At Itakuraya, a small shop in Tokyo, black and white family photos and awards hang across from a counter covered in ningyoyaki. Ningyoyaki, also spelled ningyo-yaki, is one of Japan’s most popular sugary treats. Made from a sponge cake, it has a sweet surprise in the middle—red bean paste.
For over 100 years, the Fujii family has been perfecting their recipe for ningyoyaki. Today, the fourth generation owner Yoshito sits cross-legged in the back rhythmically spooning batter into cast-iron Shichifukujin molds and squeezing red bean paste called azuki inside. Below him is a gas-burning fire, crisping the cakes to perfection.
Shichifukujin are Japan’s seven lucky gods, the god of money, happiness, beauty, longevity, success, cleverness, and development, the only Japanese god. But as Itakuraya, they don’t make the god of happiness; instead the seventh god is your smile.
Much like the snack, the shop is like something out of Edo-era Japan. It’s old school and unpretentious, yet known for serving up some of the best ningyoyaki in Tokyo. It’s not a traditional street food in the sense that it isn’t physically made on the street, something hard to find in Japan, especially Tokyo. Japanese culture prioritizes respect and cleanliness and discourages eating while walking or making a mess on the street. So this little shop tucked in off the street is the closest you’ll get to a street food stand.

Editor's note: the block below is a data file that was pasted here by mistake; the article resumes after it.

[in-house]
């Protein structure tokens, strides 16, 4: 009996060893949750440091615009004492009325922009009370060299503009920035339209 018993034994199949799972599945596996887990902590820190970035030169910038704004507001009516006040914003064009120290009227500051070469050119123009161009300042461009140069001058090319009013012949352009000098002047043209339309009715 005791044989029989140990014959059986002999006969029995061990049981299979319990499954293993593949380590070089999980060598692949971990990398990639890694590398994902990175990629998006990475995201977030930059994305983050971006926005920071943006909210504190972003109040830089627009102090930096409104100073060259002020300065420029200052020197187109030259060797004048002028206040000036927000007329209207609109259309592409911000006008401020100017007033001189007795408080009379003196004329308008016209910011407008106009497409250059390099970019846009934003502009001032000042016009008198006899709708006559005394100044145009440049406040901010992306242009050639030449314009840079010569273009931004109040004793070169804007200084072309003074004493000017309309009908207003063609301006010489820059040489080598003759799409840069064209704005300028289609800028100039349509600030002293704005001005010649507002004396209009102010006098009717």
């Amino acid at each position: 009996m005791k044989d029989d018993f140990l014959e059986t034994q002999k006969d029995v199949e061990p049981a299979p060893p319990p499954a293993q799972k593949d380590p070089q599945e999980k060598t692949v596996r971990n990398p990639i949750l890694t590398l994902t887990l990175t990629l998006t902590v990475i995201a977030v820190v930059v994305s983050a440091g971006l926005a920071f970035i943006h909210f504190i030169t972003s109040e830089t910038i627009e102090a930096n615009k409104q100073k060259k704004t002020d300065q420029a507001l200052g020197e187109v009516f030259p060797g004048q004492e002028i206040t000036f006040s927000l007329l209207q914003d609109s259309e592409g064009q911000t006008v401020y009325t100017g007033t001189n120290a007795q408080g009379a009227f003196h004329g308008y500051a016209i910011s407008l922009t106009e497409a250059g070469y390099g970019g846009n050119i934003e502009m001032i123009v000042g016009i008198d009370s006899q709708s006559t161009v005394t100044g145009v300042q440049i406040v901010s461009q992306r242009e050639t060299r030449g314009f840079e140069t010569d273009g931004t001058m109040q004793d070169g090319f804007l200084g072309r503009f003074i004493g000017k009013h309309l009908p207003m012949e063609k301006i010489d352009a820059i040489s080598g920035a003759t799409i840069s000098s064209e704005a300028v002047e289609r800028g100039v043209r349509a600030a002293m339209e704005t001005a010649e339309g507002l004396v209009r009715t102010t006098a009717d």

What makes this simple snack stand out? The dough is made of high-quality honey, flour, egg, condensed milk and rice wine. The red sweet beans are from Tokage, in Hokkaido and mixed with sugar and water. Plus, they’ve been working on their recipe for over 100 years. But Yoshito has a more humble reasoning for their popularity. “The people appreciate that the neighborhood is named Ningyocho, which is similar to ningyoyaki so people like the similarity,” he says.
Check out Urban Adventures’ Made in Japan Shopping tour, where you can visit Itakuraya and sample ningyoyaki for yourself:
During our Urban Adventures Made in Japan Shopping tour visit, we’re invited past the noren, or the curtain door, to watch Yoshito make the popular snack. His motions are repetitive but elegant, something that comes with many days and hours of practice. Yoshito jokes that when he first started, he burned them more than three times a day, but after three years he got used to it.
After he scoops in the batter with a special spoon, Yoshito brushes off the scraps of sponge cake with a unique brush and shuts the specially iron carved stamps. Yoshito smiles and says the molds are very heavy, and like the recipe, they’re over 100-years-old.
Once he’s satisfied with the cook time, they’re ready to eat. We’re handed individually wrapped bites and asked which god we got as soon as we slip them out of the bag. I got the god of beauty. As I bit into the soft dough, I was surprised at how sweet it was. Although I’m not usually a red bean fan, the texture of the paste was a nice contrast against the fluffy warm dough. A word of warning, the paste is hot, so be careful not to burn your tongue.
This treat is especially popular in winter around the holiday season. During their busiest times, they work 14 hours, beat 300 eggs and sell 2,000 ningyoyaki a day. One costs 100 yen and can be eaten up to three days after baking. Many people opt for a box of five, ten, or even 15 so that no matter what, all the gods are on their side.
How to find it: It’s a quick one-minute walk from Ningyo-cho Station on the Hibiya Line.
What to order: A box of five or ten. These little snacks are addictive.
When to go: They are open Monday through Saturday from 8 a.m. to 9 p.m. or until they’re sold out.